The profound changes under way in the treatment of leukemia were among the highlights captured in our coverage of the 19th Annual International Congress on Hematologic Malignancies:® Focus on Leukemias, Lymphomas, and Myeloma.
Ever since Sidney Farber discovered that an antineoplastic agent could induce remissions in children with leukemia in 1947, chemotherapy has been part of the treatment paradigm for hematologic malignancies. It might have taken 70 years, but chemotherapy’s preeminent position in at least one area—chronic lymphocytic leukemia (CLL)—is rapidly giving way to newer agents.
The profound changes under way in the treatment of this malignancy were among the highlights captured in our coverage of the 19th Annual International Congress on Hematologic Malignancies:® Focus on Leukemias, Lymphomas, and Myeloma, held February 20-21 in Miami.
Our cover story, “Chemotherapy for CLL Not Yet Obsolete But in Flux,” details the emerging paradigm from the perspective of expert William G. Wierda, MD, PhD. Although chemotherapy remains the frontline treatment now, targeted agents are widely used in relapse settings and clinical trials to advance the new therapies forward in the timeline are in progress.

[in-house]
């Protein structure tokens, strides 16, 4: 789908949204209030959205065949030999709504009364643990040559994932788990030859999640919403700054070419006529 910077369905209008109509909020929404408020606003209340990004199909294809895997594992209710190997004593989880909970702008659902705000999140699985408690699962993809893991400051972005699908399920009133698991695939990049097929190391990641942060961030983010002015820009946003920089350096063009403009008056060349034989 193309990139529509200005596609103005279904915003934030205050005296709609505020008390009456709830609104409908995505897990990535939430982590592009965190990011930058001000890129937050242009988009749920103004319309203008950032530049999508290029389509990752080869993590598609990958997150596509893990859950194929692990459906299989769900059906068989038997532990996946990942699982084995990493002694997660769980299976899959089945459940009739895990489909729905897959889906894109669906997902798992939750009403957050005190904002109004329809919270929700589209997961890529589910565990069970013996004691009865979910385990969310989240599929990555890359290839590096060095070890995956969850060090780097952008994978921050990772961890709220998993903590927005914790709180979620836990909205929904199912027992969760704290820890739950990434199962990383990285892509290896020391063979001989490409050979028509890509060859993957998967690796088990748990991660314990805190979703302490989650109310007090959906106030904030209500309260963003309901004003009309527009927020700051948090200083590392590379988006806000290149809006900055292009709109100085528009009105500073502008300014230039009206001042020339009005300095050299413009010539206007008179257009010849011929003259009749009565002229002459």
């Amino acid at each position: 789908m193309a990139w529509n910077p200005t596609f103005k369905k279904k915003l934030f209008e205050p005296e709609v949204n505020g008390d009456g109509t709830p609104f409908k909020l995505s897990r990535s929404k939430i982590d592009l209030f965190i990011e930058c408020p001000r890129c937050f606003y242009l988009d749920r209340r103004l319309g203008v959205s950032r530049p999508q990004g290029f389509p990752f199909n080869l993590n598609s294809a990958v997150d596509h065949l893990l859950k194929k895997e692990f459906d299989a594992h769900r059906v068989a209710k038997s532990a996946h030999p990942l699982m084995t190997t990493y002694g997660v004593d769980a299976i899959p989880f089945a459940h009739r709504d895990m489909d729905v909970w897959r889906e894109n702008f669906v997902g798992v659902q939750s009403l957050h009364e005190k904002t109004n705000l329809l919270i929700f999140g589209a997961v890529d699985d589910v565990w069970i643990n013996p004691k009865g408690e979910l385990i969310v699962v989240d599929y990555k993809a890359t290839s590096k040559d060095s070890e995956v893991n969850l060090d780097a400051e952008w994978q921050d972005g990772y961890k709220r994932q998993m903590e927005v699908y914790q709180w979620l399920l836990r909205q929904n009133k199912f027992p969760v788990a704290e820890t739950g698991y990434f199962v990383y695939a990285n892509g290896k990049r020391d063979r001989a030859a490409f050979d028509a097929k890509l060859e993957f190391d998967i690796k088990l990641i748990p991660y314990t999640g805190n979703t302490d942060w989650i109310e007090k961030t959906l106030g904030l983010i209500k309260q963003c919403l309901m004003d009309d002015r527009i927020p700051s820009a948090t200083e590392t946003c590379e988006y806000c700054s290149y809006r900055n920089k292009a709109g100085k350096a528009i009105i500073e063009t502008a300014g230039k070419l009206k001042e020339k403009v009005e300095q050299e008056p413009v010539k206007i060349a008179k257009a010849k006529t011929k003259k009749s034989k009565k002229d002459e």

When we talk about the end of an era in oncology, of course, we do so without any nostalgia. There is much excitement for the newer, better treatments that flow from decades of clinical research.
This excitement is palpable at major conferences where new clinical trial data are announced and at Physicians’ Education Research (PER®) meetings (such as the hematologic congress where Wierda spoke) where the world’s top experts gather to dissect those findings.
Yet for as much admiration as we have for the fruits of those efforts, Maurie Markman, MD, OncologyLive’s editor-in-chief, reminds us not to accept the conclusions that research teams draw without examining the validity of both the initial premise and the eventual outcome— even if those reports are described in peer-reviewed literature.
In his Controversies in Clinical Care series, Markman discusses several studies that illustrate the necessity for clinicians to read the oncology literature with a spirit of inquiry before implementing changes in patient care suggested by such reports.
In some ways, the thoughts expressed in these articles form bookends for advancement in cancer care: remarkable new therapies developed and vetted in a spirit of sober inquiry.
We appreciate the opportunity to convey this information to the oncology specialists who are working to improve the lives of patients with cancer in communities throughout the nation. Please let us know what you would like to learn about in our publications, on our websites, and in our video presentations from experts. And, as always, thank you for reading.